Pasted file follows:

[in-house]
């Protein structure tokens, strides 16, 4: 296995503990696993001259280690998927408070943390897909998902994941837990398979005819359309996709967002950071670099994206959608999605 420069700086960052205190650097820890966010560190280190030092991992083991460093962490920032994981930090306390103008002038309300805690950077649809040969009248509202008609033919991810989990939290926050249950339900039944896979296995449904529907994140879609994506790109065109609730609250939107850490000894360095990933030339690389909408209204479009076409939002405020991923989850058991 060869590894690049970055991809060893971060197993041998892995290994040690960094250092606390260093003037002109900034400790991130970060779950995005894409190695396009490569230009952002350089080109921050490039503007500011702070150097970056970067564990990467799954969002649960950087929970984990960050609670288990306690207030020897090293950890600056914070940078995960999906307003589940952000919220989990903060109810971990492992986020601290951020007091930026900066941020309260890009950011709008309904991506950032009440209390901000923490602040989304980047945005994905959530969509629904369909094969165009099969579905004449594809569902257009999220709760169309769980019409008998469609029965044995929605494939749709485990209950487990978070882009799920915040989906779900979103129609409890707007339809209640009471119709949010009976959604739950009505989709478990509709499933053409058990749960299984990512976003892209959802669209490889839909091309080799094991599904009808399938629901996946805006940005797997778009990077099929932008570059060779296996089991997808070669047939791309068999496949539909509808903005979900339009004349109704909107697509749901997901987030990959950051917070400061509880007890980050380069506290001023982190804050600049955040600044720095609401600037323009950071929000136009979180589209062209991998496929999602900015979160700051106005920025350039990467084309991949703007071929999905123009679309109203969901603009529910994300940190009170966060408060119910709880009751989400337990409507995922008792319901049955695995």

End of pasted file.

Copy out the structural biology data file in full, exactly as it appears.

[in-house]
């Protein structure tokens, strides 16, 4: 296995503990696993001259280690998927408070943390897909998902994941837990398979005819359309996709967002950071670099994206959608999605 420069700086960052205190650097820890966010560190280190030092991992083991460093962490920032994981930090306390103008002038309300805690950077649809040969009248509202008609033919991810989990939290926050249950339900039944896979296995449904529907994140879609994506790109065109609730609250939107850490000894360095990933030339690389909408209204479009076409939002405020991923989850058991 060869590894690049970055991809060893971060197993041998892995290994040690960094250092606390260093003037002109900034400790991130970060779950995005894409190695396009490569230009952002350089080109921050490039503007500011702070150097970056970067564990990467799954969002649960950087929970984990960050609670288990306690207030020897090293950890600056914070940078995960999906307003589940952000919220989990903060109810971990492992986020601290951020007091930026900066941020309260890009950011709008309904991506950032009440209390901000923490602040989304980047945005994905959530969509629904369909094969165009099969579905004449594809569902257009999220709760169309769980019409008998469609029965044995929605494939749709485990209950487990978070882009799920915040989906779900979103129609409890707007339809209640009471119709949010009976959604739950009505989709478990509709499933053409058990749960299984990512976003892209959802669209490889839909091309080799094991599904009808399938629901996946805006940005797997778009990077099929932008570059060779296996089991997808070669047939791309068999496949539909509808903005979900339009004349109704909107697509749901997901987030990959950051917070400061509880007890980050380069506290001023982190804050600049955040600044720095609401600037323009950071929000136009979180589209062209991998496929999602900015979160700051106005920025350039990467084309991949703007071929999905123009679309109203969901603009529910994300940190009170966060408060119910709880009751989400337990409507995922008792319901049955695995």